Is digital seducing us into the wrong approach?

Started May 25, 2014 | Discussions thread
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Tim Tucker Senior Member • Posts: 1,337
Is digital seducing us into the wrong approach?

I'll make this plain before I start. Digital is a great step forward for photography. From the moment you start to apply pressure on that shutter release everything about creating an image is both more accessible and more diverse. I love it, and I also love film. If I want film I shoot on film, end of.

I want to discuss the process before you press the shutter. Is digital seducing us into using the camera to create the image, instead of our imagination? Do we frame and compose through the viewfinder and zoom control rather than visualise an image in the mind then use the digital process to capture it? Though I don't think it necessarily wrong we do seem to be creating a lot of pretty images. To me techniques like wide open/no Dof shots are just trying to inject an abstract quality into a pretty or, frankly bland, subject just for the stun factor. For me what has always made the best abstract shots has been the amount of thought that was applied before the shutter was pressed.

Please don't mis-understand me, if that's your thing then enjoy.

35mm (and full frame) is my favourite format. It is just perfect for hand held photography. I'll illustrate it by comparing it to my 110 year old half-plate. It is a beast to use! The technical complexities of setting it up and getting it focussed took on average 20-30 mins.

So what does using that camera teach you? A very fine understanding of techniques and image management? No, because apart from the very simple basics they are not really necessary or relevant in 35mm.

What it teaches you is anticipation.

I read on a thread about a Nikon N1 mirrorless (?) and how one owner rates it because you see everything. You don't miss that shot because of mirror lag, you can watch right through and capture the perfect moment.

You don't miss shots through mirror lag, you miss them through lack of observation. Being able to see how situations develop and anticipate the best moment is one of the greatest strengths of street photographers and a real skill.

I'll stretch anticipation to breaking point with the next example. I had to wait 3 months for the image below. I saw the shot and knew what I wanted but for the sun to be in the right position and low so it set the cracking paint into relief I had to wait until September. Would you do that with digital or are you seduced by the 'image in an instant' quality digital can supply?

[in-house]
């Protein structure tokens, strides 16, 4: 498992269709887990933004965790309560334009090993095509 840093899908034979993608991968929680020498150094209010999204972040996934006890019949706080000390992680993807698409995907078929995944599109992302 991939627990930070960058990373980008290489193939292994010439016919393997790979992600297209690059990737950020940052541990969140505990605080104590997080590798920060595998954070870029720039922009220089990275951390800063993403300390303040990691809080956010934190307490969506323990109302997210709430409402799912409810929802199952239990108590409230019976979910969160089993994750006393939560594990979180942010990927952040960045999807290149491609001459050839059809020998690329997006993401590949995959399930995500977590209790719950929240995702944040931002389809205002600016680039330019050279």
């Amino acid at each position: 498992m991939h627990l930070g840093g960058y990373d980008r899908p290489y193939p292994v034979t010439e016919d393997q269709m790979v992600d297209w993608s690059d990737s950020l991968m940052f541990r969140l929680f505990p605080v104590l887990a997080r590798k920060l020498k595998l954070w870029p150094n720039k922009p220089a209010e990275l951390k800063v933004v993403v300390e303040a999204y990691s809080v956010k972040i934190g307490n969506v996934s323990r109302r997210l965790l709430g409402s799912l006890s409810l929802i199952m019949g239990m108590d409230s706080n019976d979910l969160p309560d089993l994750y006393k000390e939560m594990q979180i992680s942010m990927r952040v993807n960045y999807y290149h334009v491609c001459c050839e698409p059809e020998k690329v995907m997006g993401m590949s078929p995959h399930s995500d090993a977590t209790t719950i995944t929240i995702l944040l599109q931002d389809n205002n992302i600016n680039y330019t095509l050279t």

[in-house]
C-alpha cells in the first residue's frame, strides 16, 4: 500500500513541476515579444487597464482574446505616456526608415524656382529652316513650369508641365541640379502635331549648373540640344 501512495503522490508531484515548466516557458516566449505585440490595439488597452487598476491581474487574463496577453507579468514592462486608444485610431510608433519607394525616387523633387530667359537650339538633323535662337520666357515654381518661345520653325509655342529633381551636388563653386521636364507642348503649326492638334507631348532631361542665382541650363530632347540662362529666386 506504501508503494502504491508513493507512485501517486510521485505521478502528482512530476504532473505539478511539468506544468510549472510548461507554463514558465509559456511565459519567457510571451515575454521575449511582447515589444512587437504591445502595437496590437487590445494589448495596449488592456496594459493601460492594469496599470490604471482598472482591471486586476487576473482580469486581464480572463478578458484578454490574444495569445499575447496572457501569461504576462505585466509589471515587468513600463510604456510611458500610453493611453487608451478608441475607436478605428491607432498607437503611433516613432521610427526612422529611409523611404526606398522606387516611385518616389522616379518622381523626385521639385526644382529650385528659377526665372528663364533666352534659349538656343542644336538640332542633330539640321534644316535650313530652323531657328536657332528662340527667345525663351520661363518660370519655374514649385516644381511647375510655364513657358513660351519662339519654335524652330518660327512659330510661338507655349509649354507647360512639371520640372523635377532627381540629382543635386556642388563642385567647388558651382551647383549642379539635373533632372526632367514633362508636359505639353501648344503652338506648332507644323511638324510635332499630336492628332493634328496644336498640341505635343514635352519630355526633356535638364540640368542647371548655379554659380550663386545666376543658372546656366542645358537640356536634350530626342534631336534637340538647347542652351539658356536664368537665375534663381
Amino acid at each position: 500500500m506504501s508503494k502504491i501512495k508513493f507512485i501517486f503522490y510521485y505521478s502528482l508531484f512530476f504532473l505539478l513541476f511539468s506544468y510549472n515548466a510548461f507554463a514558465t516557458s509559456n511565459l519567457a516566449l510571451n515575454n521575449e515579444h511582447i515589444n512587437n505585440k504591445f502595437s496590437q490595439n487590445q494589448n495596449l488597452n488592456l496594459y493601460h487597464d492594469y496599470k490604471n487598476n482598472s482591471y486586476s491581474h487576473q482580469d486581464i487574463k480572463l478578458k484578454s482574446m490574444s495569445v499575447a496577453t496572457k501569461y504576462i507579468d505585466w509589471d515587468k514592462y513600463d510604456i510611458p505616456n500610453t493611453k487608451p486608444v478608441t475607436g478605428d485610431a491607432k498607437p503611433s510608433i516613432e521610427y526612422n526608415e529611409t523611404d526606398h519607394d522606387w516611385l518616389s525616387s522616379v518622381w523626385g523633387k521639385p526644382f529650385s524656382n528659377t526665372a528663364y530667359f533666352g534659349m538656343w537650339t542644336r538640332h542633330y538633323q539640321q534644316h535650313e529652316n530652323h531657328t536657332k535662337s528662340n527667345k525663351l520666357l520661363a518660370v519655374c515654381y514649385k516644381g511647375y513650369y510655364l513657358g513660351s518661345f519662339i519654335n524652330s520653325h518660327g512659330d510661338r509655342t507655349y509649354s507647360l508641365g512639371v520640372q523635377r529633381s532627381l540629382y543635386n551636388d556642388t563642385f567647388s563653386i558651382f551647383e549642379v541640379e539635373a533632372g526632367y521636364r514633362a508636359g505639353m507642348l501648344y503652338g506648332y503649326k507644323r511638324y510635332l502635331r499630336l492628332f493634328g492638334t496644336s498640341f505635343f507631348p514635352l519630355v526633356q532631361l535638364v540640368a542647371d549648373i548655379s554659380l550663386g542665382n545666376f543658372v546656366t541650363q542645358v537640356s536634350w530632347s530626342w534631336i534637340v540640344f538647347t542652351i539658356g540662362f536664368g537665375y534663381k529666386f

So what about exposure? Back in my film days Ansel Adams' book 'The Negative' was my bible. It still has more bookmarks in it than it has pages. Does that help in digital? No, exposure in digital is remarkably simple. Hand held meters are practically useless. I still have my Pentax Spotmeter but that is confined purely to giving a highlight reading, and even that is not strictly necessary.

So why is a friend of mine, fairly new to photography, so confused by it? Because he finds trying to understand which mode to use for which situation too complex. What I have taken from my film days is to watch the light and understand it, not the cameras's creative modes.

Portraits. Of course a good portrait lens is worth it's weight, but it isn't as important as being able to get the subject to relax and perhaps perform in front of the lens. And when they do perform you as a photographer can dictate where they perform to a fair degree. You have a lot more control over the surroundings and background than you think. Is that a skill we are forgetting in favour of chasing 'the best portrait lens'?

There are probably lots of other examples, but you should understand my point by now.

Are we being seduced by digital's "instant image through technology" instead of developing visualisation and imagination?

Is this a bad thing?

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